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Hi there Internet!
Dan here with another fun filled episode of the NexiPC Blog. (lol) We are up to chapter 7 this week folks, my how time flies when you are having a good time. This week I wanted to do something a little different than the previous weeks though, today we are going to take some questions from you, our audience. This blog is here to help people, the whole point is to give you guys more information about the computer buying process so that when you do have to deal with this you are able to do so effectively and not have to worry about getting the wrong system. So every once in awhile I want to have these episodes where I directly answer the questions you have been asking, rather than just providing general information about one or two subjects. So today's episode is basically going to be a top ten of the most asked technology questions, odds are that if you have a question about this process, it will be on this list. So without further ado, let's get started.
#10. Will (x) software work with this system?
To figure out if a particular piece of software will work for a given system, there are typically only a few things you will need to consider and all of these things can be found on the website for that software, or on third party websites like Can You Run It at systemrequirementslab.com. To find this information just type the name of the software into a browser along with “system requirements” and this will either pull up the software website or a third party site listing the types of components you need to run the software. Typically the type of CPU or processor that you need will be listed, along with the graphics card type if one is required; the operating system that the software can run on will be provided, and the other supporting component requirements will also be listed if they apply. Using this method you can figure out the requirements for most software, if it is not listed, unfortunately, the best option is to ask other users of that specific software as they will have the most relevant information.
#9. Can my laptop be upgraded after I get it?
This is actually a very complicated question as it is very hard to decipher what the real question is when we see this. If the real question is can I make minor changes to my system like upgrading the RAM or drives down the line, the answer is usually a solid yes. This is something that you can do with most modern laptops, though we do recommend taking them to a professional for any modifications as there is always a risk when disassembling technology. If the real question though is something like can I add the graphics card from my desktop, or can I change out the processor, or can I turn it from a laptop to a desktop (all questions we have gotten) the answer becomes very complicated. While technically you can do anything with anything if you have the right tools (within reason), turning a laptop into a desktop or even just changing out the processor while technically possible would take far more resources than the task would be worth. So if you are determined you can replace anything on a laptop, but most people would be limited to just minor components like RAM and drives.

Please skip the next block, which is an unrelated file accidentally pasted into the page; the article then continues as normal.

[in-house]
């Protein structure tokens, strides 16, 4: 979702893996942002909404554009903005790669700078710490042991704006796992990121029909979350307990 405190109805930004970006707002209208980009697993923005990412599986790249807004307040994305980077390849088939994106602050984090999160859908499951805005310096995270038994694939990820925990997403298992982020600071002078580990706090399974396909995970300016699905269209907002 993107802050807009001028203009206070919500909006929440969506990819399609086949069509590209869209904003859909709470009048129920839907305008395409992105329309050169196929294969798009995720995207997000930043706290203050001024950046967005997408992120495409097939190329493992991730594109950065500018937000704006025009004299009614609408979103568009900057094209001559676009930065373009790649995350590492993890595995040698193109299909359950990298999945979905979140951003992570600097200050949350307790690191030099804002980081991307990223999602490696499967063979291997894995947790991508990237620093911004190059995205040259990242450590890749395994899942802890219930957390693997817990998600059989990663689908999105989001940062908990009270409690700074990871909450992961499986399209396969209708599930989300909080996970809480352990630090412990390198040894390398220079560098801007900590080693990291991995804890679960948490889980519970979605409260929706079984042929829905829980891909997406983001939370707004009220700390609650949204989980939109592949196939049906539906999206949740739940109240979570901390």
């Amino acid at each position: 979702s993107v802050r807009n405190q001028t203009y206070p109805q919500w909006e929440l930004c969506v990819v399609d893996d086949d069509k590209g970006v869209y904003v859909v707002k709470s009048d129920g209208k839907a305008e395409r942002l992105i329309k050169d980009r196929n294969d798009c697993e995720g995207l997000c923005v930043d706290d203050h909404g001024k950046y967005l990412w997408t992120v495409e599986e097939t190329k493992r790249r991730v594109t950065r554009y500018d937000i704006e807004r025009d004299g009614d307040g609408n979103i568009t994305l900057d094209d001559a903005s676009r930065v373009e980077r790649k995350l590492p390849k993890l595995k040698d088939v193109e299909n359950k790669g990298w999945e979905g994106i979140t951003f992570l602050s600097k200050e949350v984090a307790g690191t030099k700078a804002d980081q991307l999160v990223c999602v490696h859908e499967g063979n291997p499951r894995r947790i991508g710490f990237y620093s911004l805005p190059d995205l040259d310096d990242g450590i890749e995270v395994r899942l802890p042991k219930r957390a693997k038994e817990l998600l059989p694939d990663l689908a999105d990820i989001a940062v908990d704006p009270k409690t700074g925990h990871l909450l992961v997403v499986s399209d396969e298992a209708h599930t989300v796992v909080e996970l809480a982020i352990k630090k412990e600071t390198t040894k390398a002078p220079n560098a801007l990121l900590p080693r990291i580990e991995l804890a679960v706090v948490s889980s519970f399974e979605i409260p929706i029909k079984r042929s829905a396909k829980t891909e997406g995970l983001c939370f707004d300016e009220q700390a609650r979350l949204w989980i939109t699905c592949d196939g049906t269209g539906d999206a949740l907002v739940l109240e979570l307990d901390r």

#8. Why does the screen measure 14” across but it says it has a 15.6” screen?
This is actually a topic with a lot of information, there is a whole history to it based on old TV technology and how the screens were made back in the day. But the TLDR is screens are measured on the diagonal for “screen size” as they are trying to represent the fact that the screen is both wide and tall, but there is also a whole thing with aspect ratios, so it is easier to represent the actual screen size using the diagonal.
#7. Can I use this laptop in my native language?
All of the laptops that we sell on our website have the US english keyboard layout, and without pulling up the key caps and replacing them with those for your language you would not be able to use a system sold by us in any other language than US english. With this said Microsoft Windows does offer the ability to set the language of the system in the Windows interface, so you could get it to display in any language you choose, and you can also use Windows to change the characters that the keyboard types to your language as well. So you could use our systems in another language, but unless you were willing to pull up the keycaps on the keyboard it would still be in english.